|Coober Pedy opal|
I sensed that this was going to be a travel experience with a difference when the passenger in the front seat of our tiny plane leaned forward and pulled the life belt whistle from behind the pilot’s neck as he fumbled to find it during the delivery of his mandatory safety instructions prior to take-off.
Our 18-seat aircraft was wide enough for one seat on each side of a narrow aisle with a ceiling high enough to accommodate a 5 foot tall adult. Boarding with my small cardboard cup of water and two cookies courtesy of the airline - sufficient to keep us hydrated and food satisfied for the 3 hour trip to Australia's Outback - I had to imitate a hunched hobble with my head tucked onto my chest to reach my sheepskin covered seat towards the back of the plane.
We were headed 846 kilometres north of Adelaide to Coober Pedy, a town much like you would expect to find in the old American Wild West or at the forefront of a Gold Rush. Coober Pedy’s treasure is not gold but an equally beautiful precious gem; the opal. Arriving at Coober Pedy we put down on a landscape that was much like that of the moon.
In a land immense, ancient, hotter than one can imagine and dry beyond belief, where sometimes the soil does not experience the relief of even a single raindrop for years, a certain breed of person has settled and thrived. They are the opal miners and their habitat must surely be the place most mysterious, most utterly fascinating in all of Australia.
150 million years ago the area where Coober Pedy now stands was a turbulent ocean. With climatic change the ocean disappeared and the silica left behind seeped into cracks and crevices in the rock beneath the dry sea bed. It settled wherever there was a cavity and over time formed what we now call opal.
Small dusty Coober Pedy is a thriving bustling center. As we drove into town with the hotel tour guide who also served as the airport agent – checking in the luggage and such – we passed small utes (trucks) scurrying about the town like ants on a mission. Each sported an over-size sign reading EXPLOSIVES. An expensive and vital part of the industry, they sell the means to speed up a once tedious operation where progress was slow and tunnels were excavated with pick and shovel.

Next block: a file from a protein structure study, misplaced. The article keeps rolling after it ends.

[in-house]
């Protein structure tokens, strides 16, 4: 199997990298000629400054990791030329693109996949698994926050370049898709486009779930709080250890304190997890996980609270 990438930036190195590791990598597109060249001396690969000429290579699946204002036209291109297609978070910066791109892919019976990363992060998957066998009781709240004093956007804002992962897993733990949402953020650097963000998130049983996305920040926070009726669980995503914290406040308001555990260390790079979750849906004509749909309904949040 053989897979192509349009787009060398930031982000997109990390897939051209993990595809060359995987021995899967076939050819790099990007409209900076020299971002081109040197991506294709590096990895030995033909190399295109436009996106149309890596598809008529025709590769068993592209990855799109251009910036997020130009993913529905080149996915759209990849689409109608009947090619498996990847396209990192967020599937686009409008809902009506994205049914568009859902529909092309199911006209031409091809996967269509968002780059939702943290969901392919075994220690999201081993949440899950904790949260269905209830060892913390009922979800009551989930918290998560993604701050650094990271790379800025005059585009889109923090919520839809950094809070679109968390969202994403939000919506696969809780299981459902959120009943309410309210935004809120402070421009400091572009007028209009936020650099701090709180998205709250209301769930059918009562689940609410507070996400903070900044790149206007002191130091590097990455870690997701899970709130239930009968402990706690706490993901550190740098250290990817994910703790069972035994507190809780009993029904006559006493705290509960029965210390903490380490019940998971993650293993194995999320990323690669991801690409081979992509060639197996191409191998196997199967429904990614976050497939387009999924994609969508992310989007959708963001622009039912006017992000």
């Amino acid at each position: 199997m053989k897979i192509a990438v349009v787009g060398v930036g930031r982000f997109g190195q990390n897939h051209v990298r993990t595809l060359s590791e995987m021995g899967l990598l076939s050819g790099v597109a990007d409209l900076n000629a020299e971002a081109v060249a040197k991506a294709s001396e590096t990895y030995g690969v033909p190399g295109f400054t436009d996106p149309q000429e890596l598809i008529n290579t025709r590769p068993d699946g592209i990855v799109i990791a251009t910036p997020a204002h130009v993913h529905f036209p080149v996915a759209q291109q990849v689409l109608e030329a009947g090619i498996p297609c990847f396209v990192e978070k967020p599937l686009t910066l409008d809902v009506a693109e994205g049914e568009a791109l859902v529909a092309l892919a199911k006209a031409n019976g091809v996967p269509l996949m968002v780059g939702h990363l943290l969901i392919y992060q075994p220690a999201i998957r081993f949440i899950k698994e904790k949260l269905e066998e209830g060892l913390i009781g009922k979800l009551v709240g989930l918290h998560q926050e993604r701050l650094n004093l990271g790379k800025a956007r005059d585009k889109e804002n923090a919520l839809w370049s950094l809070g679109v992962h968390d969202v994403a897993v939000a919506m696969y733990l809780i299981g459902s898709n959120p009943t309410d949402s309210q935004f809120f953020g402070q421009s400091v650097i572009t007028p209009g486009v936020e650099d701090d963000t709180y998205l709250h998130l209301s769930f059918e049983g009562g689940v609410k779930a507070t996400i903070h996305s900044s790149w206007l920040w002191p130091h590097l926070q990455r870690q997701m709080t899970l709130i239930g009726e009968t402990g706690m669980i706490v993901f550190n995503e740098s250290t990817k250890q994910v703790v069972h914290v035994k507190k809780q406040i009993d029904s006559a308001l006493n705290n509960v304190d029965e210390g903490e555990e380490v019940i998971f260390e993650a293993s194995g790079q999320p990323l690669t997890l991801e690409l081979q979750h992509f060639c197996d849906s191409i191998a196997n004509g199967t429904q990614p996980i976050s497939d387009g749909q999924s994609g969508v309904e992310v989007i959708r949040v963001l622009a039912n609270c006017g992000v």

In a small shop on the main street in Coober Pedy I struck up a conversation with a miner who had arrived in Coober Pedy from Greece at the age of 16. Yannis Pappadoupolis owns a shop selling opals to tourists but swears that money is not important to him. His love he says is the opal. On sale for A$67,000 in his shop was the biggest opal I’d ever seen. Laying it on a piece of red velvet, the 120 carat gem glittered like something born of the moon. It was absolutely stunning. Opalescent with fire shooting from its heart in every colour of the rainbow, it nestled in a circle of diamonds. “And what is the value of the smaller red opal you call “Desert Fire” I asked. “Priceless,” he said. “I’ll never sell it.”
At night we discovered that the bars are crowded with men who may spend the better part of their lives searching the underworld for glittering streaks of opalized silica in their diggings. Most are small-time operators who have a claim, work in the morning or maybe the afternoon, make the occasional find and lament that the rich pickings in opal mining are a thing of the past. “What can they expect,” was the cynical comment of one Coober Pedy matron with whom I spoke. “They only work a few hours a day!”
Opal fields are spread over an area of approximately 40 kilometres around the town and it is here that most of the world’s supply of opals are to be found. For those with a strong work ethic there is still money to be made.
Photos copyright Anne Gordon
Posted by Anne Gordon on Saturday, 1st January, 2011